Check out this notebook in nbviewer!

Of the above, the first option is the most preferred, because "interactive" means only "the ability to edit and run code cells" where "cell" means some rectangle of code or text, such as you are reading now (if reading a Jupyter Notebook).

If you're running Jupyter Notebook on localhost, you'll be able to start new notebooks from scratch, as well as completely overhaul the ones in your personal stash.

Our Toys

The Oregon Curriculum Network is not a retailer or direct marketer of educational supplies. When you visit your medical doctor, you may get a prescription for a specific pill, but you buy those pills from a pharmacy not directly from the doctor. The doctor may give you free samples in some cases.

Some of you are teachers and are planning on adapting Oregon Curriculum Network materials for your own use.

Toys might include construction kits such as Zometool and Lux Blox.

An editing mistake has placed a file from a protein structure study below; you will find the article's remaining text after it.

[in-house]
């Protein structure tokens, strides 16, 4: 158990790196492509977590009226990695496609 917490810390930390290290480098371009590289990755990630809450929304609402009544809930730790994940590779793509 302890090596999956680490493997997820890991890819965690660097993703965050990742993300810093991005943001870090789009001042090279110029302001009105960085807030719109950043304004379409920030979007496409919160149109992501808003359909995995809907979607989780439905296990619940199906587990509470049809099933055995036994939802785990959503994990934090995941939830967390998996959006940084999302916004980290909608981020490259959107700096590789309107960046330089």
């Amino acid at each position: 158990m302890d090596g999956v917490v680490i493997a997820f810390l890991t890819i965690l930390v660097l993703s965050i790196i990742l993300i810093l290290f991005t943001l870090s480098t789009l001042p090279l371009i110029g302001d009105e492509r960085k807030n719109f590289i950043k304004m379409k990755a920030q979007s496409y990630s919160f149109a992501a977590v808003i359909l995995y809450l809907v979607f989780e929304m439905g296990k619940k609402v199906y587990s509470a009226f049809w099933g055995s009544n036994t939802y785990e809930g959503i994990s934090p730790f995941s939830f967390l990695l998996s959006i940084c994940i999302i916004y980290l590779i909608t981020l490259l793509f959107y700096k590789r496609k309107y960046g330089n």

Assembling C6XTY

In [12]:
"CSV"    : "comma-separated values, one of the simplest data sharing formats",
"DOM"    : "the Document Object Model is a tree of graph of a document in a web browser",
"HTML"   : "hypertext markup language, almost an XML, defines the DOM in tandem with CSS",
"JavaScript" : "a computer language, not confined to running inside browsers but happy there",
"Pascal" : "an early computer language, later commercially available as Delphi from Borland",
"json"   : "JavaScript Object Notation is a way to save data (compare with XML)",
"localhost" : "the IP address of the host computer:",
"port" : "internet services connect through IP:port addresses, JN usually on port 8888",
"web browser" : "HTTP client, sends requests, gets responses",
"web server" : "accepts and processes (or rejects) HTTP requests, sends responses",
"XML"    : "a markup language using pointy brackets, reminiscent of HTML, for structured data",
"SGML"   : "a parent specification behind what eventually became XML"